"Life-size posters of Google Street View images removed from the internet and pasted in same location in the physical world. Monuments to spaces and moments that no longer exist."
Brighton-based interactive media artists' group Blast Theory posted a call for both their residency and internship program. Interns will have an opportunity to work in Blast Theory's studios on specific projects while residents will be given space to research and develop new work in a supportive and collaborative environment. For the residency program, Blast Theory are looking for individuals working in:
- Pervasive & location based gaming & interactive media
- Mobile & portable devices in cultural & artistic practice
- Games design and theory
- Interdisciplinary and live art practice
The deadline for applications is January 31, 2010. More information can be found on Blast Theory's site.
Brian Droitcour is a writer, curator, and Russian-to-English translator. From 2002 to 2007 he lived in Moscow, where he covered art for The Moscow Times and Artchronika, a Russian monthly magazine. In 2008 he moved to New York, where he started working for Rhizome, first as curatorial fellow, then as staff writer. As a translator he's worked on several exhibition catalogues and art anthologies.
Jon Rafman's Google Street Views and the accompanying essay he wrote for Art Fag City's IMG MGMT series are sure to get several well-deserved mentions in end-of-the-year lists. Tom Moody on Google Street Views: "Jon Rafman's gathering of images from Google Street Views isn't really collecting at all but solid, groundbreaking journalism. Obviously untold hours were spent perusing this recent-but-everyday tool for images in very specific, focused categories. Photos that look like art photos, photos of mishaps, photos showing the success and failure of Google's face-blurring software, photos that show class issues in a supposedly 'universal' product (the down and out are more likely to be photographed unsympathetically than the up and in). As much as one hates to see more attention paid to the monopoly that aspires to put the happy face on Big Brother, this is worthwhile, thoughtful research." Kool-Aid Man in Second Life is a distorted twin to Google Street Views, another set of screen captures singling out accidental beauty and quirks of surveillance, only this time in a fantasy world that lets Rafman personify his searching gaze in a pitcher of fruit drink.
кремль.рф (kremlin.rf) won't go live until early next year, but the Russian presidential administration's new Cyrillic URL already made waves last month, when Russia became the first country to register top-level ...
Created by artist Peter Baldes's Electronic Strategies Class at Virginia Commonwealth University, nonmonument.com is a collection of 3D models tagged with geolocation data and viewed in Google Earth. The project uses Google Earth to introduce impossible and possible interventions and objects in that space, and it plays with the program's claim to represent reality. In a communication with me, Baldes stated that these nonmonuments be thought of "...as real, at their own resolution." He sees the works as a unique form of public art and/or graffiti that "exist in a different layer of our reality." His class has opened up the forum to submissions as well, and visitors are invited to submit their own nonmonument.
The Fragmented Orchestra is a huge distributed musical structure modelled on the firing of the human brain's neurons. The Fragmented Orchestra connects 24 public sites across the UK to form a tiny networked cortex, which will adapt, evolve and trigger site-specific sounds via FACT in Liverpool.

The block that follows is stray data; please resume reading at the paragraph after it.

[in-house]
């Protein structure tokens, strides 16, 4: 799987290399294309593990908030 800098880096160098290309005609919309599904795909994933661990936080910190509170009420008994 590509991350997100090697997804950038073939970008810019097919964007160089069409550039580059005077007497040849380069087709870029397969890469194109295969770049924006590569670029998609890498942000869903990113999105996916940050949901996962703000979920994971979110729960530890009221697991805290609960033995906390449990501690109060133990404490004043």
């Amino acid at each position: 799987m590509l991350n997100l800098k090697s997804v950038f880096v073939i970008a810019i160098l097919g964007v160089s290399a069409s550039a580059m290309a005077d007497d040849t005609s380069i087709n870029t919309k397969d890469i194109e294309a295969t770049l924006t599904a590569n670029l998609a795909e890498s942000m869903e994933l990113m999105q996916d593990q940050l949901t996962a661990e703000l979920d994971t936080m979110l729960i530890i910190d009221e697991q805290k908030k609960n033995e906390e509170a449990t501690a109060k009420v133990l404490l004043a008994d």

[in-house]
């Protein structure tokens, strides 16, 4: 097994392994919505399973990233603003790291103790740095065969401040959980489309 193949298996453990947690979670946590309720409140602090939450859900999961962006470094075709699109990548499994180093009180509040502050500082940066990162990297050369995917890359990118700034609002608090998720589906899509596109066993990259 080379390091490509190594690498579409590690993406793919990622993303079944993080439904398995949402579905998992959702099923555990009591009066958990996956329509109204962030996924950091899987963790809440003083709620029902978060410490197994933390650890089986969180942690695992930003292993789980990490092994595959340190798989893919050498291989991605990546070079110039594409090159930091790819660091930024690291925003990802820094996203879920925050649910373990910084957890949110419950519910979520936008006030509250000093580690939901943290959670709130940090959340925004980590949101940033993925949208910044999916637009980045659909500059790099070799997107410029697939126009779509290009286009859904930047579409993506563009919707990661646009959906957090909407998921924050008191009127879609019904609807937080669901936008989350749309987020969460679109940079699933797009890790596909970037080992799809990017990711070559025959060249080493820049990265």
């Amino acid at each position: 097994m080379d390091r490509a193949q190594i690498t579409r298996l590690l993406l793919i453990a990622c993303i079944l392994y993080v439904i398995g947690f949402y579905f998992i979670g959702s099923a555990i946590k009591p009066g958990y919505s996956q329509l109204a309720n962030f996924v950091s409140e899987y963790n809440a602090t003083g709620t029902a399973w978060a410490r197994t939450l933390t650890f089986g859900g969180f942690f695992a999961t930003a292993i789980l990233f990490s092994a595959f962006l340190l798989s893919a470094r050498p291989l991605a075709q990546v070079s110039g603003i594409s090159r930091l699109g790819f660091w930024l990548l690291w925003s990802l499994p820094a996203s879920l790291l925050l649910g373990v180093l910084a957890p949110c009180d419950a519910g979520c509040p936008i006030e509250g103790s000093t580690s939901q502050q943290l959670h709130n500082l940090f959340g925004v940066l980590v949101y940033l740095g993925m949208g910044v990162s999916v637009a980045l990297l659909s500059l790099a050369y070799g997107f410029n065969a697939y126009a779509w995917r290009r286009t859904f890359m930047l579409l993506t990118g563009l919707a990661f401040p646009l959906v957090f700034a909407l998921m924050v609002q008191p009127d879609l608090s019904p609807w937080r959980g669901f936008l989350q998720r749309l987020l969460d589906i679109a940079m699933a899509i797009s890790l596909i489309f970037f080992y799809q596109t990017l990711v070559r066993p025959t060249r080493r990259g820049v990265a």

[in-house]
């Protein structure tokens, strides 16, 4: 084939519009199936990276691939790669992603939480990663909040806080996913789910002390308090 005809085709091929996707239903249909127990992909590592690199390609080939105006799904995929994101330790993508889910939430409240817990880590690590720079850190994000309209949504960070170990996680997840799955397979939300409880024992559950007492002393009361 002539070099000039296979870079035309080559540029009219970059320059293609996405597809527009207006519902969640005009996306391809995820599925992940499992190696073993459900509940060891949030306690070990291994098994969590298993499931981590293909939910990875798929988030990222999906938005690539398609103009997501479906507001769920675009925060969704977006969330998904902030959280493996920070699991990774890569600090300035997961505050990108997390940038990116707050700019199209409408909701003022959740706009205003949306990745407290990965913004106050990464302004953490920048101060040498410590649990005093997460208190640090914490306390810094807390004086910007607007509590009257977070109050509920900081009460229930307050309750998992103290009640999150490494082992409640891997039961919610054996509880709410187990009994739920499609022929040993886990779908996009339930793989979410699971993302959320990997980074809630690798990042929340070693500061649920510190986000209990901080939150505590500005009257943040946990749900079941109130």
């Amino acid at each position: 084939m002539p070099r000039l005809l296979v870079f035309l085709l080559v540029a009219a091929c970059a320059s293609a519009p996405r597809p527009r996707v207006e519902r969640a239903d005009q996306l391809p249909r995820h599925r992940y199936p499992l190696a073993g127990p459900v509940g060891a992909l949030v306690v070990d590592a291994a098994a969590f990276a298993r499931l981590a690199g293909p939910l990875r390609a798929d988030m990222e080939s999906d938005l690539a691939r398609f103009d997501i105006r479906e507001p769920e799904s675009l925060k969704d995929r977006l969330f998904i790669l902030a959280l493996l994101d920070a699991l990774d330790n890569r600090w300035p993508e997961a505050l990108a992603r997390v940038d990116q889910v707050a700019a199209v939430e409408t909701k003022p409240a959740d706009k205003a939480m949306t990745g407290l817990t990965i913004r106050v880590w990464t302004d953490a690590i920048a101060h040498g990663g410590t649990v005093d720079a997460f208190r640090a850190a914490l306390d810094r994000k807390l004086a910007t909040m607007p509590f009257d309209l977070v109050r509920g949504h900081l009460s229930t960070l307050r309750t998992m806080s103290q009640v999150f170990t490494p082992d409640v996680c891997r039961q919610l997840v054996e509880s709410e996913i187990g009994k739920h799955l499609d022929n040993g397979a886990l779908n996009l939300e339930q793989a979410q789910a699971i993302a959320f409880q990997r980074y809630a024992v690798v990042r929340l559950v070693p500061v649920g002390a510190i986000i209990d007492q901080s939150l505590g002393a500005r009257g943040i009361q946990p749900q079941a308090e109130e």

Each of the sites has a soundbox installed, which will stream human-made and elemental sounds from the site via an artificial neuron to one of 24 speakers in FACT. The sound will only be transmitted when the neuron fires. A firing event will cause fragments of sound to be relayed to the gallery and will also be communicated to the cortex as a whole. The combined sound of the 24 speakers at the gallery will be continuously transmitted back to the sites and to each of the 24 sites.
The Banff New Media Institute, ZER01, and the Sundance Institute have teamed up to present a new commission for "Locative Cinema." Selected artist or artists will have the opportunity to realize their project through a residency at the Banff Centre in July 2010. They will also receive funding ($4,500) and will present their work at the 2010 01SJ Biennial from September 15 - 19, the 2011 edition of New Frontier at the Sundance Film Festival from January 20-30, and the 2011 Banff Summer Arts Festival. Read below for a short description of the commission, for more information and to apply, visit the original call on the ZERO1 site.
The purpose of this commission is to use ‘locative cinema’ as an apparatus through which artists can share their vision using place in ways that are both specific and generic, or at least transferable. The Commission understands the notion of ‘locative cinema’ as a platform-agnostic apparatus through which artists share their vision of place. Any variation on how to present an artist’s work will be considered, from cell phones to the black box of the cinema, from mixed reality to street theatre, from GPS to handhelds, from distributed to ambient. Proposals will be evaluated on their ability to engage people using place as a key element of the experience.
Annual psychogeography festival Conflux is currently seeking proposals for "ConfluxCity" which will occur on September 20th during the run of the festival this Fall. Participants will have the opportunity to "organize, promote, and host their own activities and events" at the Conflux headquarters during the event. To read more about the project and to apply, visit the call on the Conflux website.